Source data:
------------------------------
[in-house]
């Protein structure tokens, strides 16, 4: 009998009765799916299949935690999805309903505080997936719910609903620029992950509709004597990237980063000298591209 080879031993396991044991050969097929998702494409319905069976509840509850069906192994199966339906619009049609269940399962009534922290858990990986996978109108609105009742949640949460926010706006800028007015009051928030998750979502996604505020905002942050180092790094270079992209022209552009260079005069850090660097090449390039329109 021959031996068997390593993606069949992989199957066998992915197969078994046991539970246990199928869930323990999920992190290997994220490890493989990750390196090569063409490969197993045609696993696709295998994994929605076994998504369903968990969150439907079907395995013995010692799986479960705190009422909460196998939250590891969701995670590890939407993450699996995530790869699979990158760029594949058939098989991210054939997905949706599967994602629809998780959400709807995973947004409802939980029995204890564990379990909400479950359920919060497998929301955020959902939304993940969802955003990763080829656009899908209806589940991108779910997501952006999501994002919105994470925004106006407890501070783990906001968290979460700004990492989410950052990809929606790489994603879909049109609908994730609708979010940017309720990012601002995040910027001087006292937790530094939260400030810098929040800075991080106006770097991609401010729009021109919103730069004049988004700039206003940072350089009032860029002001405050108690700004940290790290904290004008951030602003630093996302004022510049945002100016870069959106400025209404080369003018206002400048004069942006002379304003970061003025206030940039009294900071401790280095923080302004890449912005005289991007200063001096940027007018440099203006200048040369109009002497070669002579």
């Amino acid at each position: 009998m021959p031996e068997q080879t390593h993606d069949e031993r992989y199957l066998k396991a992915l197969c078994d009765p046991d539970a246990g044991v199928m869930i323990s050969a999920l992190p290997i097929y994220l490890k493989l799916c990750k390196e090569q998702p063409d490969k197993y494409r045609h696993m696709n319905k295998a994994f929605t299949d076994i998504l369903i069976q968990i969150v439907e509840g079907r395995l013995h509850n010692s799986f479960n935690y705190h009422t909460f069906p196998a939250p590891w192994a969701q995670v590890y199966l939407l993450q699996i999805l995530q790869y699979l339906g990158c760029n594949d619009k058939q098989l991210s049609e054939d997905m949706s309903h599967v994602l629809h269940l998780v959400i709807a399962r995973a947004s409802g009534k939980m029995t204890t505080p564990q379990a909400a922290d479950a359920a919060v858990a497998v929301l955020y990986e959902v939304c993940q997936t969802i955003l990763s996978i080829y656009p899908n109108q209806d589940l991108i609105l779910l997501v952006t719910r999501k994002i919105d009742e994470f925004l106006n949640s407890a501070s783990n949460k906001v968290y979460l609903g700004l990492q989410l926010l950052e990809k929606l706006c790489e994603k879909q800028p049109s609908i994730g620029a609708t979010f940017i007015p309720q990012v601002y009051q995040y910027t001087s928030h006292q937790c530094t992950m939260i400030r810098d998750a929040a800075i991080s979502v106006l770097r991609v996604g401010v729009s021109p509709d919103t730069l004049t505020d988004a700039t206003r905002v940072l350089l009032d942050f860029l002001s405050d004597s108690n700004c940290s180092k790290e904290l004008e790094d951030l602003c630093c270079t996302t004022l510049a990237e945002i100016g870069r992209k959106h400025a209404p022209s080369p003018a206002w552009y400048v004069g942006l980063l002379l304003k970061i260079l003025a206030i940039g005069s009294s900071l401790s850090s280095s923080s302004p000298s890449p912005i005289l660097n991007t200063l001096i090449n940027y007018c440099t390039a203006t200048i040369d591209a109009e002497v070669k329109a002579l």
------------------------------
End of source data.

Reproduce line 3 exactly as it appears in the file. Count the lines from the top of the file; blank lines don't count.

């Amino acid at each position: 009998m021959p031996e068997q080879t390593h993606d069949e031993r992989y199957l066998k396991a992915l197969c078994d009765p046991d539970a246990g044991v199928m869930i323990s050969a999920l992190p290997i097929y994220l490890k493989l799916c990750k390196e090569q998702p063409d490969k197993y494409r045609h696993m696709n319905k295998a994994f929605t299949d076994i998504l369903i069976q968990i969150v439907e509840g079907r395995l013995h509850n010692s799986f479960n935690y705190h009422t909460f069906p196998a939250p590891w192994a969701q995670v590890y199966l939407l993450q699996i999805l995530q790869y699979l339906g990158c760029n594949d619009k058939q098989l991210s049609e054939d997905m949706s309903h599967v994602l629809h269940l998780v959400i709807a399962r995973a947004s409802g009534k939980m029995t204890t505080p564990q379990a909400a922290d479950a359920a919060v858990a497998v929301l955020y990986e959902v939304c993940q997936t969802i955003l990763s996978i080829y656009p899908n109108q209806d589940l991108i609105l779910l997501v952006t719910r999501k994002i919105d009742e994470f925004l106006n949640s407890a501070s783990n949460k906001v968290y979460l609903g700004l990492q989410l926010l950052e990809k929606l706006c790489e994603k879909q800028p049109s609908i994730g620029a609708t979010f940017i007015p309720q990012v601002y009051q995040y910027t001087s928030h006292q937790c530094t992950m939260i400030r810098d998750a929040a800075i991080s979502v106006l770097r991609v996604g401010v729009s021109p509709d919103t730069l004049t505020d988004a700039t206003r905002v940072l350089l009032d942050f860029l002001s405050d004597s108690n700004c940290s180092k790290e904290l004008e790094d951030l602003c630093c270079t996302t004022l510049a990237e945002i100016g870069r992209k959106h400025a209404p022209s080369p003018a206002w552009y400048v004069g942006l980063l002379l304003k970061i260079l003025a206030i940039g005069s009294s900071l401790s850090s280095s923080s302004p000298s890449p912005i005289l660097n991007t200063l001096i090449n940027y007018c440099t390039a203006t200048i040369d591209a109009e002497v070669k329109a002579l």